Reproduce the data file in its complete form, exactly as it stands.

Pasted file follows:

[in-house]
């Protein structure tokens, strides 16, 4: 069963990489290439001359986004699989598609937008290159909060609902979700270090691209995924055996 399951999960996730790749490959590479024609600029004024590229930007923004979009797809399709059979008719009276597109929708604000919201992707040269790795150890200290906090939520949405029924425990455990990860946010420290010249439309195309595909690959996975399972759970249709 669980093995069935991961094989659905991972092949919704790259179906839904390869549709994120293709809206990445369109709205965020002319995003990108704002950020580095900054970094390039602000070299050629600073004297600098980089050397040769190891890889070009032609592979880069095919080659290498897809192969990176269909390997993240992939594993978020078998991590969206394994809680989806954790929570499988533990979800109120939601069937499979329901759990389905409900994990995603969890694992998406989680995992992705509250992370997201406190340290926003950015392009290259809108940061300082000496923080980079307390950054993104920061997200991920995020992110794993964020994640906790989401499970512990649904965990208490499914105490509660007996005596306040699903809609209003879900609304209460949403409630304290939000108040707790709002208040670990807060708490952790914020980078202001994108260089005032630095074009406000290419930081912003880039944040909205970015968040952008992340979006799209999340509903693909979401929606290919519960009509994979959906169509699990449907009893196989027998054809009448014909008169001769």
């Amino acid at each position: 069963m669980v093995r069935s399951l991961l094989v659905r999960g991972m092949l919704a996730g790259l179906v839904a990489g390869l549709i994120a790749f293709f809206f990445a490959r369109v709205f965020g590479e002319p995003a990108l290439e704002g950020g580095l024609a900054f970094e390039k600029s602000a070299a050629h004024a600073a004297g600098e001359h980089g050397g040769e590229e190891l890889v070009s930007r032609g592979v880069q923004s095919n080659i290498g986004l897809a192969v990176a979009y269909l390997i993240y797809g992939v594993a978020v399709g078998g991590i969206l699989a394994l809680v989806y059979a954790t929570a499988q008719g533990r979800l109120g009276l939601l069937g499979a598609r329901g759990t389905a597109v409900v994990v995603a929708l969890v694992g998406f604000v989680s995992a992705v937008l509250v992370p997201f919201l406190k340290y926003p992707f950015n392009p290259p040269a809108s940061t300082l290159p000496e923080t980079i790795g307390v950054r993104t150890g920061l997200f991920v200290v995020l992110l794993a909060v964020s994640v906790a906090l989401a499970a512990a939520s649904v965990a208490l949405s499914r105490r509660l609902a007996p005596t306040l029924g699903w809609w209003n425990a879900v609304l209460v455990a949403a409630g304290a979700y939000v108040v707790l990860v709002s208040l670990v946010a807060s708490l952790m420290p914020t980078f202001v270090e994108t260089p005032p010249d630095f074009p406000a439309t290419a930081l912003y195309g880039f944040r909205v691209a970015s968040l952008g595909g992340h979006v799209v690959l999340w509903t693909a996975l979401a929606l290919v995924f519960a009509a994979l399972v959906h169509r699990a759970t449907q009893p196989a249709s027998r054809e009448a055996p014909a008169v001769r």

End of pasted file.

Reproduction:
[in-house]
């Protein structure tokens, strides 16, 4: 069963990489290439001359986004699989598609937008290159909060609902979700270090691209995924055996 399951999960996730790749490959590479024609600029004024590229930007923004979009797809399709059979008719009276597109929708604000919201992707040269790795150890200290906090939520949405029924425990455990990860946010420290010249439309195309595909690959996975399972759970249709 669980093995069935991961094989659905991972092949919704790259179906839904390869549709994120293709809206990445369109709205965020002319995003990108704002950020580095900054970094390039602000070299050629600073004297600098980089050397040769190891890889070009032609592979880069095919080659290498897809192969990176269909390997993240992939594993978020078998991590969206394994809680989806954790929570499988533990979800109120939601069937499979329901759990389905409900994990995603969890694992998406989680995992992705509250992370997201406190340290926003950015392009290259809108940061300082000496923080980079307390950054993104920061997200991920995020992110794993964020994640906790989401499970512990649904965990208490499914105490509660007996005596306040699903809609209003879900609304209460949403409630304290939000108040707790709002208040670990807060708490952790914020980078202001994108260089005032630095074009406000290419930081912003880039944040909205970015968040952008992340979006799209999340509903693909979401929606290919519960009509994979959906169509699990449907009893196989027998054809009448014909008169001769």
């Amino acid at each position: 069963m669980v093995r069935s399951l991961l094989v659905r999960g991972m092949l919704a996730g790259l179906v839904a990489g390869l549709i994120a790749f293709f809206f990445a490959r369109v709205f965020g590479e002319p995003a990108l290439e704002g950020g580095l024609a900054f970094e390039k600029s602000a070299a050629h004024a600073a004297g600098e001359h980089g050397g040769e590229e190891l890889v070009s930007r032609g592979v880069q923004s095919n080659i290498g986004l897809a192969v990176a979009y269909l390997i993240y797809g992939v594993a978020v399709g078998g991590i969206l699989a394994l809680v989806y059979a954790t929570a499988q008719g533990r979800l109120g009276l939601l069937g499979a598609r329901g759990t389905a597109v409900v994990v995603a929708l969890v694992g998406f604000v989680s995992a992705v937008l509250v992370p997201f919201l406190k340290y926003p992707f950015n392009p290259p040269a809108s940061t300082l290159p000496e923080t980079i790795g307390v950054r993104t150890g920061l997200f991920v200290v995020l992110l794993a909060v964020s994640v906790a906090l989401a499970a512990a939520s649904v965990a208490l949405s499914r105490r509660l609902a007996p005596t306040l029924g699903w809609w209003n425990a879900v609304l209460v455990a949403a409630g304290a979700y939000v108040v707790l990860v709002s208040l670990v946010a807060s708490l952790m420290p914020t980078f202001v270090e994108t260089p005032p010249d630095f074009p406000a439309t290419a930081l912003y195309g880039f944040r909205v691209a970015s968040l952008g595909g992340h979006v799209v690959l999340w509903t693909a996975l979401a929606l290919v995924f519960a009509a994979l399972v959906h169509r699990a759970t449907q009893p196989a249709s027998r054809e009448a055996p014909a008169v001769r």